5. (SBU) Bulent Celebi, the CEO of Air Ties, a leader in
high speed internet access, said that Turkey, unlike many
countries in the Middle East, is market oriented. Pozitron's
Isbecer added that in many parts of the Middle East, such as
Morocco, most of the investment capital is imported, not
domestic. The participants agreed that Turkey, a country not
unused to crises and turmoil, adapts well and flexibly to
changing conditions. By definition, creativity is essential
to entrepreneurship, and the Turkish business community has
always been creative. Networking takes place not only within
Turkey, but overseas. On this note, there was strong
enthusiasm for the idea of inviting to Turkey U.S. trade
missions with an emphasis on new business ventures and risk
capital formation, vice the more traditional sectoral
orientation of such missions. Such missions could include
the public and private sectors, NGO,s and academics, and
would probably entail USG interagency involvement.

6. (SBU) Turkey,s bureaucracy was a recurring subject of
discussion. Celebi said that he opposes government support
to the business community, largely because the "support"
usually entails red tape and obstruction. "The Government
doesn,t trust anyone," the former California businessman
noted, and it frequently sets up mechanisms that hinder
business. Pozitron's Isbecer added that the government
should reduce burdensome bureaucracy because, frequently, "a
good idea gets destroyed."


7. (U) Nevzat Aydin, the General Manager of Yemek Sepeti,
Turkey's first and leading food order and home/office
delivery Web site, stated that more venture capital and
private equity are needed in Turkey. Alara CEO Taner added
that Turkey needs better investment banking, which could
bring more U.S. equity to Turkey. He noted that Alara,s
2006 merger with Belgian conglomerate Univeg enabled the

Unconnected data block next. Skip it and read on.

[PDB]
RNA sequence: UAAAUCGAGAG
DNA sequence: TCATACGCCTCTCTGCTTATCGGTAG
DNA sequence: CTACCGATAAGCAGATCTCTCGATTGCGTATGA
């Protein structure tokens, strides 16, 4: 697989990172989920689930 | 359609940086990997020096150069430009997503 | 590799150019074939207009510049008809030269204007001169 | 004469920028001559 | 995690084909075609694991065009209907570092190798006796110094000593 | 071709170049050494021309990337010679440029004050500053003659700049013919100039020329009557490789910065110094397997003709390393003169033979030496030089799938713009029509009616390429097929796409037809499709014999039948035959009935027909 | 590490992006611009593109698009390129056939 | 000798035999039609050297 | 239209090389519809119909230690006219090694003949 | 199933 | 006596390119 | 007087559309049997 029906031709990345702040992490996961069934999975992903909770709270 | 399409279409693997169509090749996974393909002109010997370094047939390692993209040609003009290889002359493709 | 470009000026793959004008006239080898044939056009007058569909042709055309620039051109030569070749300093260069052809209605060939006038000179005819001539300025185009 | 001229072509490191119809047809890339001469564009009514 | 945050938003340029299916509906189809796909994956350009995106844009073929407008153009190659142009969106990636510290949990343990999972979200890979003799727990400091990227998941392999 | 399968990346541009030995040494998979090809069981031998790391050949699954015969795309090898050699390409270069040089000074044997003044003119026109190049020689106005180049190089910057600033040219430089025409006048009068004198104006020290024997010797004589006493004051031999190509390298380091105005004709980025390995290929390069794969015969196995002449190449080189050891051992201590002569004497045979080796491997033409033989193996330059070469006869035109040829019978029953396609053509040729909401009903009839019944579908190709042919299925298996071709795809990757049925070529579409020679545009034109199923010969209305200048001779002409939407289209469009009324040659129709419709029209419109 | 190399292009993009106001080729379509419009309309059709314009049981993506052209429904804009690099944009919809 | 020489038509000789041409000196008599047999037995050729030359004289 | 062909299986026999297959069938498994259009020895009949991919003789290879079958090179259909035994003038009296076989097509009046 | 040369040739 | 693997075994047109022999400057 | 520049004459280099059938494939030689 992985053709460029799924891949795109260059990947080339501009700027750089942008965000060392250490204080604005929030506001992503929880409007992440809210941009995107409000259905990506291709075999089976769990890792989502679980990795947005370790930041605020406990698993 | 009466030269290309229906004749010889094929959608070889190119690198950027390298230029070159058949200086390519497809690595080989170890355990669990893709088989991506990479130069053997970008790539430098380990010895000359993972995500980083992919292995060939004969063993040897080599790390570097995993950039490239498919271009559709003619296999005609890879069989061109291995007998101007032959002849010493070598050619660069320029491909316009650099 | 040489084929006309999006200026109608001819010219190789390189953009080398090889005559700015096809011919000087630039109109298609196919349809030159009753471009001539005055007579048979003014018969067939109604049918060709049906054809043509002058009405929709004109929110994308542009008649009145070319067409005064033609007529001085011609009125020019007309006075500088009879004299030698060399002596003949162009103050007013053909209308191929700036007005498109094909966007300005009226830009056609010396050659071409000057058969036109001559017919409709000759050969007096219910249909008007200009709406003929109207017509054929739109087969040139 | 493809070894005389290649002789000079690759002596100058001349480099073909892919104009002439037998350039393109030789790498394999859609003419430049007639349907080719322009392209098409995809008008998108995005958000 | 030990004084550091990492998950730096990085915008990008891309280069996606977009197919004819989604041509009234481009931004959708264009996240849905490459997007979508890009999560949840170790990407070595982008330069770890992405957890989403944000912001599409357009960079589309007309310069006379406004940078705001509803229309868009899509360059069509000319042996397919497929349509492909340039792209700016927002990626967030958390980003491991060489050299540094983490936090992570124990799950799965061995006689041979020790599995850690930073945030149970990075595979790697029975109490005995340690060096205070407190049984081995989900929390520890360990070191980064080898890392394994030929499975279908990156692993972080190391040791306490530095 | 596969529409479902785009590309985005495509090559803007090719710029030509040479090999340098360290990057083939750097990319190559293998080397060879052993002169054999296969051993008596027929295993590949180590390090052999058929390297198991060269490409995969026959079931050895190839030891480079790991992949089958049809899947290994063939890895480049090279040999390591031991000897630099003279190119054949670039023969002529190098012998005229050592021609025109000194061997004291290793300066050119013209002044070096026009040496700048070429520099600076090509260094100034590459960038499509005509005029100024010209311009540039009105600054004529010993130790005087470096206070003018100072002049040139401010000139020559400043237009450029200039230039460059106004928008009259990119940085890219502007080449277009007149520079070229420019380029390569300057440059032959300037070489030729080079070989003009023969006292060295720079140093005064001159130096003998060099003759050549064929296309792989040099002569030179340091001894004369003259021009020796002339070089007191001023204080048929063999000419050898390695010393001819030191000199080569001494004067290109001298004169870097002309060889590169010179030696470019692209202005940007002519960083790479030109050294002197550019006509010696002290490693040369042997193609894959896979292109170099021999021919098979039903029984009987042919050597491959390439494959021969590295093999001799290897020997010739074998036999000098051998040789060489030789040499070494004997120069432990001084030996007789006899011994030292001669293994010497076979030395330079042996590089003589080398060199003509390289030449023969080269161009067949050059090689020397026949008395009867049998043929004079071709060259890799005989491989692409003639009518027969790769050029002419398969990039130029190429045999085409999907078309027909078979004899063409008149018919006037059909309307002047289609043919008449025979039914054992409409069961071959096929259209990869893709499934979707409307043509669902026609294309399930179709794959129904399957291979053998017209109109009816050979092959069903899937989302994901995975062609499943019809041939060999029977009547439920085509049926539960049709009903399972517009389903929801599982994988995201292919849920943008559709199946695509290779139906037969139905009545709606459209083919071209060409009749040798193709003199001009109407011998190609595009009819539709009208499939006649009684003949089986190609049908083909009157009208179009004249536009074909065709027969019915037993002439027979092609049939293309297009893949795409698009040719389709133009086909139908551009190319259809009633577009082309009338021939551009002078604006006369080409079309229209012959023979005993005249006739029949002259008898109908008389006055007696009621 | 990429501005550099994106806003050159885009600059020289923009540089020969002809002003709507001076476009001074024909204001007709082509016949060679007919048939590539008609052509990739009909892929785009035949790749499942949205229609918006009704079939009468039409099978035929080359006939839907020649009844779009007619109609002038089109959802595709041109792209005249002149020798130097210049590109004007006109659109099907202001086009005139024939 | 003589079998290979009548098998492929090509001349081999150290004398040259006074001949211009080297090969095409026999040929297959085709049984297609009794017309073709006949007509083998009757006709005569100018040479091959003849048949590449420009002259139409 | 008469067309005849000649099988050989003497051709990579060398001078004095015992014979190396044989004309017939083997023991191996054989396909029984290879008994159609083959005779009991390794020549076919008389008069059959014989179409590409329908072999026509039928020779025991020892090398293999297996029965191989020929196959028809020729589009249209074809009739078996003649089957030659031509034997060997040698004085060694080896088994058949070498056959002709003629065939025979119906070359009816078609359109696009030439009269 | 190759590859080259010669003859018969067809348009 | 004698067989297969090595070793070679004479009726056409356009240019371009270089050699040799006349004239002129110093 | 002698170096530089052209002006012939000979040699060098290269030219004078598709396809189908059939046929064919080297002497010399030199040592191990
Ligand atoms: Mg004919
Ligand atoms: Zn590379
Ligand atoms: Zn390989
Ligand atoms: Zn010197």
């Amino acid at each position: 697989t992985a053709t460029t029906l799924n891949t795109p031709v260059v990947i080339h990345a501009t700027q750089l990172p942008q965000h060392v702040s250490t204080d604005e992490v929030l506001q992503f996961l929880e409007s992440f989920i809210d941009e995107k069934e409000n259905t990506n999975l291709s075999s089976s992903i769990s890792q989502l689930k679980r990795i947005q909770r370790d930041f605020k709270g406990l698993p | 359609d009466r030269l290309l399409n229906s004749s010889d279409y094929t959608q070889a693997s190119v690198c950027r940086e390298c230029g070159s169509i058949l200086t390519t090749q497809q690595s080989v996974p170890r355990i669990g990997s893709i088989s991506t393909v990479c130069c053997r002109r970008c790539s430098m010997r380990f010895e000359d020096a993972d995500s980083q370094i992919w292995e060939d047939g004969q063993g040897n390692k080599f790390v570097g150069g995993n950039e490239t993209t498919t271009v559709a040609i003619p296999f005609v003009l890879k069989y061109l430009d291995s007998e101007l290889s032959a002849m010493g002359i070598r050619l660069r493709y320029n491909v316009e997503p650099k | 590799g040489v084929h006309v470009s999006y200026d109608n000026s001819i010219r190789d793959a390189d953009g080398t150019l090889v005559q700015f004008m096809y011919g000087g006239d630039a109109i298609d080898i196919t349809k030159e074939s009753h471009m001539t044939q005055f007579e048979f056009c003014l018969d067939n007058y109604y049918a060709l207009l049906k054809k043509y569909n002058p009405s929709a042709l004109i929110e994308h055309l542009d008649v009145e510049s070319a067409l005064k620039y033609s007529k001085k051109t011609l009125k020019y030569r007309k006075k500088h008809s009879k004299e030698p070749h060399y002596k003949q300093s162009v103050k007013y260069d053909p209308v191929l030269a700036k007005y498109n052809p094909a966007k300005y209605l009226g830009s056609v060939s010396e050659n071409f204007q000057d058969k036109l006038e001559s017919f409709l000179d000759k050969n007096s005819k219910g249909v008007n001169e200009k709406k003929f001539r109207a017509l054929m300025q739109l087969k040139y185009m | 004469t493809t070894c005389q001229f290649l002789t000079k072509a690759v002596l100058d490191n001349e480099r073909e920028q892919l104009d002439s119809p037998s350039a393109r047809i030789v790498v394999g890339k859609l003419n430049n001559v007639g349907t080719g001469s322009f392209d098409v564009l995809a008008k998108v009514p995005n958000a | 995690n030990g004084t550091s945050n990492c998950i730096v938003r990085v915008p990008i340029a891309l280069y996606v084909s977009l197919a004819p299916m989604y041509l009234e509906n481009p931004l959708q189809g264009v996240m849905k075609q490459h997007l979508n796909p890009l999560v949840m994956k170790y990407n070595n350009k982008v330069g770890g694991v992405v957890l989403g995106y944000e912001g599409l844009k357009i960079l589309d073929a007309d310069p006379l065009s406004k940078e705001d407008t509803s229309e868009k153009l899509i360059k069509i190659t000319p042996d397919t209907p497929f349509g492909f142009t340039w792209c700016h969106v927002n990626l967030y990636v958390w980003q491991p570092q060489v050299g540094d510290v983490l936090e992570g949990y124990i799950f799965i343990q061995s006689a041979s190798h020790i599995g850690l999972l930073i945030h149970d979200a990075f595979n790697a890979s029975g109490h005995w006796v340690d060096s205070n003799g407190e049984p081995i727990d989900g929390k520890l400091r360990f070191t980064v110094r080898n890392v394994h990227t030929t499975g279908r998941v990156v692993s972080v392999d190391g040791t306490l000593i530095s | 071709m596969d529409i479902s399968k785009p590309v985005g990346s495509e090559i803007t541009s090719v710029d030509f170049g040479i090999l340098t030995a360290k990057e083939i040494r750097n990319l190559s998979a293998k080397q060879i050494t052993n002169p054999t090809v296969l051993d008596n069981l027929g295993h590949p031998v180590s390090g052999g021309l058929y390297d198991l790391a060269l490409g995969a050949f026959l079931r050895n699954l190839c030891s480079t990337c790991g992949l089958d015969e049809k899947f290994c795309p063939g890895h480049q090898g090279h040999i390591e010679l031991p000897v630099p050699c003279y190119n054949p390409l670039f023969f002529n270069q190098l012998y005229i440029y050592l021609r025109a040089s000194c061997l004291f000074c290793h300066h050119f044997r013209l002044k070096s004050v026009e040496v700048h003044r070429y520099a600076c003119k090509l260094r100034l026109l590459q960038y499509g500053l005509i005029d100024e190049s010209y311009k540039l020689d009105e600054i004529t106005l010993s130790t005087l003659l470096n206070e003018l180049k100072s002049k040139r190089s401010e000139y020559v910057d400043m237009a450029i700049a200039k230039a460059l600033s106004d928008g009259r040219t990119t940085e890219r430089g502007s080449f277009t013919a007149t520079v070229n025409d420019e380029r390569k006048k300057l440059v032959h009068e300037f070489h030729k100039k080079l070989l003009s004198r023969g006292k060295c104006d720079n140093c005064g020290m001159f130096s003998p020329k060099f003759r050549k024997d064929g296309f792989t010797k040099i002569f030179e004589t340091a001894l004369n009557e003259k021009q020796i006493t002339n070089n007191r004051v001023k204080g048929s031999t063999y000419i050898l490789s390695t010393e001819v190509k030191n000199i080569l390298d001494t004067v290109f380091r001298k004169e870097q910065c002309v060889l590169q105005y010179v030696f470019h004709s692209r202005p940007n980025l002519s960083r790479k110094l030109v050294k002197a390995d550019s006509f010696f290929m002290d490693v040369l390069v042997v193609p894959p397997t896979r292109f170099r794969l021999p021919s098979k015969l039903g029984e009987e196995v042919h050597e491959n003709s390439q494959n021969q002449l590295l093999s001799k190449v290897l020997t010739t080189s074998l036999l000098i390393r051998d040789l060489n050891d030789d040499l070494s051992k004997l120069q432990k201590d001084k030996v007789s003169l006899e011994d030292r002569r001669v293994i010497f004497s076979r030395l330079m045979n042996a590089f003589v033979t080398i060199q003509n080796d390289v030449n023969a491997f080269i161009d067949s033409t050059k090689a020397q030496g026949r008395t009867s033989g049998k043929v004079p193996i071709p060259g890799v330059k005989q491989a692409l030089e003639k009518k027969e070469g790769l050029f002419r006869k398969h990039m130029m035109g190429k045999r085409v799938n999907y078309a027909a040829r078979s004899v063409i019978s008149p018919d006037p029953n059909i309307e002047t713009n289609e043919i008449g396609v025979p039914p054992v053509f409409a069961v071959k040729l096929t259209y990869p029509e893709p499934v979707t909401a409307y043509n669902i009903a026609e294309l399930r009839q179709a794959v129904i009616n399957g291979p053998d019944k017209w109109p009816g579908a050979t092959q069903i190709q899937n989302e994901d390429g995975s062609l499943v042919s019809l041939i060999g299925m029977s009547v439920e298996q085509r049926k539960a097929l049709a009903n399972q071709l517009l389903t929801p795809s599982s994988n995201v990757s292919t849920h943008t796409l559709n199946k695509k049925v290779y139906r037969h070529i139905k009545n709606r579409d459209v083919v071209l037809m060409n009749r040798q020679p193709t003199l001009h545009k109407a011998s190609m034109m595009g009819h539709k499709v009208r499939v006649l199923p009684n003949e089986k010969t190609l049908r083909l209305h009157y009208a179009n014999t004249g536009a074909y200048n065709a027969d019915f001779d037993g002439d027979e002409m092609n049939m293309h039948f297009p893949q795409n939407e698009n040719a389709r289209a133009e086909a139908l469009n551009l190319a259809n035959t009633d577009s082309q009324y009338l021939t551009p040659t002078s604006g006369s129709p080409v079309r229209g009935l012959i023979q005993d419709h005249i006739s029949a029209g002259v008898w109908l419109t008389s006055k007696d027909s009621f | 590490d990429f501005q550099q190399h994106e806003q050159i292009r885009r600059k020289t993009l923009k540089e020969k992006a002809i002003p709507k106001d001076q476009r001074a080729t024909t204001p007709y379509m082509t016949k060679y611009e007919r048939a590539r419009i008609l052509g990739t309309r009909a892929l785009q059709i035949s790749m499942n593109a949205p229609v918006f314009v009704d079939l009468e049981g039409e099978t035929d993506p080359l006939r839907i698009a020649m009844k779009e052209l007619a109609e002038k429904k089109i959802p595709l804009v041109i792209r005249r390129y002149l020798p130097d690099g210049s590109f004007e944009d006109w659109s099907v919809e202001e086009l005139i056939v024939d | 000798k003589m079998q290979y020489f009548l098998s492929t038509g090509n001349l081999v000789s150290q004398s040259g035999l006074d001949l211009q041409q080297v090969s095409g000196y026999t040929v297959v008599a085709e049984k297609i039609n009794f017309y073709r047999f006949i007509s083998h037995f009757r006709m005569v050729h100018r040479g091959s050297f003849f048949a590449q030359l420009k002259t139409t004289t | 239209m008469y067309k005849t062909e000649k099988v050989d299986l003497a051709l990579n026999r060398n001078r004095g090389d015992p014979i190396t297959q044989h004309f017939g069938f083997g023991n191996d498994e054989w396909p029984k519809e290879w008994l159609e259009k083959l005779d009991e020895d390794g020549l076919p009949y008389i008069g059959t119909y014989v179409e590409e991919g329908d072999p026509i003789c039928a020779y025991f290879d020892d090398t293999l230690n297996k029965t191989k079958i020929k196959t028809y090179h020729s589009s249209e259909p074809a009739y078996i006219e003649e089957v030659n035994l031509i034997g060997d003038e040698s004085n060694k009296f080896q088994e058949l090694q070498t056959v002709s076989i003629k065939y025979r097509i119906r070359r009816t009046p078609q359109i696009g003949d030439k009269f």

company to lower its costs through cheaper borrowing, an
improved capital structure and better risk management.
Celebi expressed the concern that corporate capital
structures in Turkey are not well developed, specifically for
minority shareholders. Preferred stock is not well regulated
and structured, he noted, and minority and subordinate
shareholders do not always fare well.

8. (U) One of the Roundtable participants noted that only
4-7 percent of Turkish entrepreneurs are women, far below the
European Union (EU) level. Air Ties CEO Celebi offered that
it is hard for a woman to get her foot through the door in
Turkey, but once in, she actually has a better chance of
succeeding than in the United States. He also noted that
women in Turkey do well in academia, finance and the
judiciary. The trick, Celebi contended, will be to find a
way for more women to gain access to the labor market, with
better and more attainable education a key: (Note: In 2008,
according to the Prime Ministry's General Directorate of
Women's Status, 20 percent of women in Turkey are illiterate,
and roughly four percent have university degrees. However,
43 percent of the students currently enrolled in universities
are women. End note).

9. (SBU) In discussing at the Roundtable the Presidential
Entrepreneurship Summit, we described it as intended for
participants from Muslim-majority countries (MMCs). Alluding
to Turkish sensitivities about being categorized as a
"Muslim" country, the Consul General explained to the
Roundtable guests that the term "Muslim" within the context
of the Presidential Summit is meant in a broad cultural
sense, and that at least 150 participants from a wide range
of countries will attend the Summit. Turkish participants in
the Summit will be viewed first and foremost as
businesspeople, leaders and role models.
WIENER